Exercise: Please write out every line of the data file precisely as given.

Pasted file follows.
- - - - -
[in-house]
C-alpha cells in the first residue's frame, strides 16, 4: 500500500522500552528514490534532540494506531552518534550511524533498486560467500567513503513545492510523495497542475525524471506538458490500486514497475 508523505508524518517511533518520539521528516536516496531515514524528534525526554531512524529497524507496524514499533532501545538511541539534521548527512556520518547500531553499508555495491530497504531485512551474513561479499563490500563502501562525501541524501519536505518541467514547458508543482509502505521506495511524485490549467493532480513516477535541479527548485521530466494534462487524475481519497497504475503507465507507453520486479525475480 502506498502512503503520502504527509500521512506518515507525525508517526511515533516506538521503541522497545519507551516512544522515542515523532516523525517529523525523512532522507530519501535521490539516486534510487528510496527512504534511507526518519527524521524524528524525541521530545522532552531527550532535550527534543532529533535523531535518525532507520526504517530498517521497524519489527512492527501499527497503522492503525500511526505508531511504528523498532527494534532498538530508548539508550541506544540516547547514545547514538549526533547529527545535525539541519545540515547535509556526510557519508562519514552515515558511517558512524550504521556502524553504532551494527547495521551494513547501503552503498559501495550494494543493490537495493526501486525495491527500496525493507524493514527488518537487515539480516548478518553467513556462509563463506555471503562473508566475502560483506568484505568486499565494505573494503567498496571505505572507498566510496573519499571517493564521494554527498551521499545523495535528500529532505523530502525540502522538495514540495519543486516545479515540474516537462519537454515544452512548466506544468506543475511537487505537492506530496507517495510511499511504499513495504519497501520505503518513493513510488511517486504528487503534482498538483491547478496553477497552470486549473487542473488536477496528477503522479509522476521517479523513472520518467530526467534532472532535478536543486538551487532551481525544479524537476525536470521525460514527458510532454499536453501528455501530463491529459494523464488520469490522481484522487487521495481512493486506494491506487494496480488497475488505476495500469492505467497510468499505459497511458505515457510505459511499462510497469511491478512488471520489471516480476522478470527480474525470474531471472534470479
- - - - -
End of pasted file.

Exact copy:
[in-house]
C-alpha cells in the first residue's frame, strides 16, 4: 500500500522500552528514490534532540494506531552518534550511524533498486560467500567513503513545492510523495497542475525524471506538458490500486514497475 508523505508524518517511533518520539521528516536516496531515514524528534525526554531512524529497524507496524514499533532501545538511541539534521548527512556520518547500531553499508555495491530497504531485512551474513561479499563490500563502501562525501541524501519536505518541467514547458508543482509502505521506495511524485490549467493532480513516477535541479527548485521530466494534462487524475481519497497504475503507465507507453520486479525475480 502506498502512503503520502504527509500521512506518515507525525508517526511515533516506538521503541522497545519507551516512544522515542515523532516523525517529523525523512532522507530519501535521490539516486534510487528510496527512504534511507526518519527524521524524528524525541521530545522532552531527550532535550527534543532529533535523531535518525532507520526504517530498517521497524519489527512492527501499527497503522492503525500511526505508531511504528523498532527494534532498538530508548539508550541506544540516547547514545547514538549526533547529527545535525539541519545540515547535509556526510557519508562519514552515515558511517558512524550504521556502524553504532551494527547495521551494513547501503552503498559501495550494494543493490537495493526501486525495491527500496525493507524493514527488518537487515539480516548478518553467513556462509563463506555471503562473508566475502560483506568484505568486499565494505573494503567498496571505505572507498566510496573519499571517493564521494554527498551521499545523495535528500529532505523530502525540502522538495514540495519543486516545479515540474516537462519537454515544452512548466506544468506543475511537487505537492506530496507517495510511499511504499513495504519497501520505503518513493513510488511517486504528487503534482498538483491547478496553477497552470486549473487542473488536477496528477503522479509522476521517479523513472520518467530526467534532472532535478536543486538551487532551481525544479524537476525536470521525460514527458510532454499536453501528455501530463491529459494523464488520469490522481484522487487521495481512493486506494491506487494496480488497475488505476495500469492505467497510468499505459497511458505515457510505459511499462510497469511491478512488471520489471516480476522478470527480474525470474531471472534470479